CLARK: The rural-urban divide
Rutherford County Manager Carl Classen might not have realized how far-reaching his quote was but after some thought, it echoes wide and true.
Last week, as County Planning Director Danny Searcy was presenting county commissioners with the effects of the state’s transportation rating system, Classen remarked:
“This has been a disaster for rural North Carolina and set us back about two years.”
He was referring to the fact that out of over a dozen projects submitted to the North Carolina Department of Transportation, only the Thermal Belt Rail/Trail project advanced for possible state funding.
That means U.S. 221 work is halted and any hope of starting the expansion of U.S. 74 to Interstate quality is also out the door.
What is telling is the fact that 73 percent of state funding went to the 20 counties that least need it.
I’m sure transportation in Charlotte, Raleigh and Winston-Salem is key but it is becoming more and more evident that if it’s not inside the so-called Piedmont Crescent — Charlotte to Raleigh — it really doesn’t concern the state.
Economic development efforts will likely be geared towards future development in the Piedmont Crescent while areas like Rutherford County will be left in the cold.
Or, at least to our own devices.
This makes the job of Rutherford County Economic Development Director Matt Blackwell that much more difficult.
Now, I believe Blackwell does a fantastic job in attracting new business to the county as well as Mary Taylor’s work to maintain existing business.
However, the state and its funding mechanisms seem more content in spending money in urban areas as opposed to spreading things out a little more evenly. It almost forces Blackwell and Taylor to do their jobs with one hand behind their back.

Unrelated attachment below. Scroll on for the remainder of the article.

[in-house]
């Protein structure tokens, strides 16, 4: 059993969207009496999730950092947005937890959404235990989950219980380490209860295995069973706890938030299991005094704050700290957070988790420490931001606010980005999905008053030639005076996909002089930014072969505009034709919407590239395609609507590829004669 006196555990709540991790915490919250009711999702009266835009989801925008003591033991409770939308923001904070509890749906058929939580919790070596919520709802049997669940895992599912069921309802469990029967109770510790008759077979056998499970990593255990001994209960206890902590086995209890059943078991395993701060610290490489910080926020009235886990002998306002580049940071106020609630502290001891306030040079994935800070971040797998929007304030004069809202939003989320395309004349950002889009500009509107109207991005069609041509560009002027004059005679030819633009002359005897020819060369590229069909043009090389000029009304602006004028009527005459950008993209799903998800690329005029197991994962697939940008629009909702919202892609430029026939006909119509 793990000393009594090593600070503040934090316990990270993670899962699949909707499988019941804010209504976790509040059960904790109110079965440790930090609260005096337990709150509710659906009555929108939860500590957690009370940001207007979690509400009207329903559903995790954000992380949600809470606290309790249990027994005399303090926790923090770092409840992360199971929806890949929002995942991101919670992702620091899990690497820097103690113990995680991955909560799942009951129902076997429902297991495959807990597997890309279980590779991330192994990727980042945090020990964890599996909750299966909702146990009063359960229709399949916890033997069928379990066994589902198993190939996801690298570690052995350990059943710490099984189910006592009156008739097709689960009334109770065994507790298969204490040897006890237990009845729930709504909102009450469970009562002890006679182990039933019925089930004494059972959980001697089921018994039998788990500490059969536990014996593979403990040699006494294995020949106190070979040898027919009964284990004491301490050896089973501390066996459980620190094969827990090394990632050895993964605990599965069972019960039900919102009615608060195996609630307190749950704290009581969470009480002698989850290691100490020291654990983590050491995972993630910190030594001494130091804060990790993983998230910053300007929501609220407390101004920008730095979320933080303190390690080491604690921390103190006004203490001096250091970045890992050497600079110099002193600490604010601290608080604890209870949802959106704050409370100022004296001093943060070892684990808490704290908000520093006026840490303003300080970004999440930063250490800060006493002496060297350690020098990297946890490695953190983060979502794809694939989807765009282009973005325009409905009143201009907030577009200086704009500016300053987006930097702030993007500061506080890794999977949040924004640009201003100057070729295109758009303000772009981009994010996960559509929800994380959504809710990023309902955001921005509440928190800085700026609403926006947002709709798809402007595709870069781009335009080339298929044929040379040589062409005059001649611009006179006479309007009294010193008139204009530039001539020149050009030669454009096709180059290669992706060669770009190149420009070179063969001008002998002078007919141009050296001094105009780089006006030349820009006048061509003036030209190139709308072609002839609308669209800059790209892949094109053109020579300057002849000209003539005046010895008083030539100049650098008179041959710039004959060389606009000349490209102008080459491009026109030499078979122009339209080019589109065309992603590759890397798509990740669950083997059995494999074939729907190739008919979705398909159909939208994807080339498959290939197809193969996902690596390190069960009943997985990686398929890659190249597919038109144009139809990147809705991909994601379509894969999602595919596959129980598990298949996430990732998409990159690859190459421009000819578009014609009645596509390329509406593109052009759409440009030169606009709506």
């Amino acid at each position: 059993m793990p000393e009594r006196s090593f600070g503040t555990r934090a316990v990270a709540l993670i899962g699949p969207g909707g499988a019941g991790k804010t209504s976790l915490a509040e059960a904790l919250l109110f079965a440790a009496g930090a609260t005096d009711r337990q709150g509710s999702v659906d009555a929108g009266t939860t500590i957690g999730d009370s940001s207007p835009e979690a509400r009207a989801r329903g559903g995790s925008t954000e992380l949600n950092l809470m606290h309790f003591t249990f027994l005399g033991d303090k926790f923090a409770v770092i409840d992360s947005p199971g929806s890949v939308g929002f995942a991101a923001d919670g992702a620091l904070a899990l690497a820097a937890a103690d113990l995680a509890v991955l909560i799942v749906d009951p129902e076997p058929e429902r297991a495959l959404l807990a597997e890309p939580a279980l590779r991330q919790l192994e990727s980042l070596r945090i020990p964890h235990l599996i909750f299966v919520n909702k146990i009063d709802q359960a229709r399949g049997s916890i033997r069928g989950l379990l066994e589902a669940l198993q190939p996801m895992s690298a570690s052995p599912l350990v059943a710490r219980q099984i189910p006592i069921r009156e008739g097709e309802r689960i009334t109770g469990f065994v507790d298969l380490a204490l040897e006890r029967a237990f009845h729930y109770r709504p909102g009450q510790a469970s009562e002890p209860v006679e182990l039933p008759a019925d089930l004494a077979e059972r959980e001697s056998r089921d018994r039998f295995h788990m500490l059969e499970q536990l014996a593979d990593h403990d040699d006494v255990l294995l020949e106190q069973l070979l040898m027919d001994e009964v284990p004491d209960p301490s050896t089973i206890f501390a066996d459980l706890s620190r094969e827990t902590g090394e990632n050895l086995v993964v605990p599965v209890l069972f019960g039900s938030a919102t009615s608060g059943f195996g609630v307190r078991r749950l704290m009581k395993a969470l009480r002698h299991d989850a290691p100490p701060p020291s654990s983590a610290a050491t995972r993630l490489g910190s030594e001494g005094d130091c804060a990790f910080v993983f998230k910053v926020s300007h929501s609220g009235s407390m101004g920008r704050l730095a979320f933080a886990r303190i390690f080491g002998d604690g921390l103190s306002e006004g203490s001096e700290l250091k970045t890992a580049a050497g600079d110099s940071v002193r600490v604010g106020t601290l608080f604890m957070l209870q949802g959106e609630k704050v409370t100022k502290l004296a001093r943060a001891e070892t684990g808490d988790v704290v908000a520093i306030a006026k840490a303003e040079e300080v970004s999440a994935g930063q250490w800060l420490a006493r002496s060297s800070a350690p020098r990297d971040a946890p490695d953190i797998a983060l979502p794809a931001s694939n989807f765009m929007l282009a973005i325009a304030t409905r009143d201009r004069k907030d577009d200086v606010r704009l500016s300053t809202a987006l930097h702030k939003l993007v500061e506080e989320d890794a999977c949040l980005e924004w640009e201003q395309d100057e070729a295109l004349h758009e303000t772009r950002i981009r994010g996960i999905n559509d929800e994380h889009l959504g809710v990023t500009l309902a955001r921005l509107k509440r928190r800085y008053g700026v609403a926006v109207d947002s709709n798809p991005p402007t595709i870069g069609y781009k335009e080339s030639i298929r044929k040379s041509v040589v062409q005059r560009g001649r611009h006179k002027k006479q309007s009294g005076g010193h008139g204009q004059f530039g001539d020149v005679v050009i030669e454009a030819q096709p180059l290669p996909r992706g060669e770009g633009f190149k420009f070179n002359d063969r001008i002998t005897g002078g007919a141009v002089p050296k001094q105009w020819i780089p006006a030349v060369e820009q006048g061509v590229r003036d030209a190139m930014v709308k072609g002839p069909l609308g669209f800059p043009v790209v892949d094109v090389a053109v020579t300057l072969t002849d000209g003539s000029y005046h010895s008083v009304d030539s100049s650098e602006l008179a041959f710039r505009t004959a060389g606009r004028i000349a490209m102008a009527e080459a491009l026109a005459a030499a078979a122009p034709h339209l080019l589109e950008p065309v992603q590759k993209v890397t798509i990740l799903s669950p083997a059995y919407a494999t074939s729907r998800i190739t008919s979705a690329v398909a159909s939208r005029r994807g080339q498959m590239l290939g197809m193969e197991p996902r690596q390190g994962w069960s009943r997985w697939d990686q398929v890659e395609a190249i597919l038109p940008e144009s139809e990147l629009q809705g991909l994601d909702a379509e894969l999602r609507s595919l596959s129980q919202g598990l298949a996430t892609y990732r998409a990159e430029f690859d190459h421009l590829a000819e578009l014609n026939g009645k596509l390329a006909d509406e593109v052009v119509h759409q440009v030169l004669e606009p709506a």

Granted, the number of votes between Charlotte and Raleigh well outnumber those in the western part of the state. Sounds like the old Eddie Cochran lyrics: “I’d like to help you son, but you’re too young to vote.”
In this case it would be more fitting if the lyric was: “We’d like to help you son, but you don’t have enough votes.”
But, just what is the culprit of this? Who is to blame?
It would be easy to blame the General Assembly because, if there was an easy target for blame, they would be it.
Then there is Gov. Pat McCrory. I think this is a more feasible candidate.
The former Charlotte mayor has touted the new transportation funding strategy and economic development breakup more than any member of the General Assembly.
We may have to come to the realization we are on our own.
The urban-rural divide is growing faster than we ever expected.
Matthew Clark is the editor of The Daily Courier. He can be reached at firstname.lastname@example.org. Follow him on Twitter @TDCMatt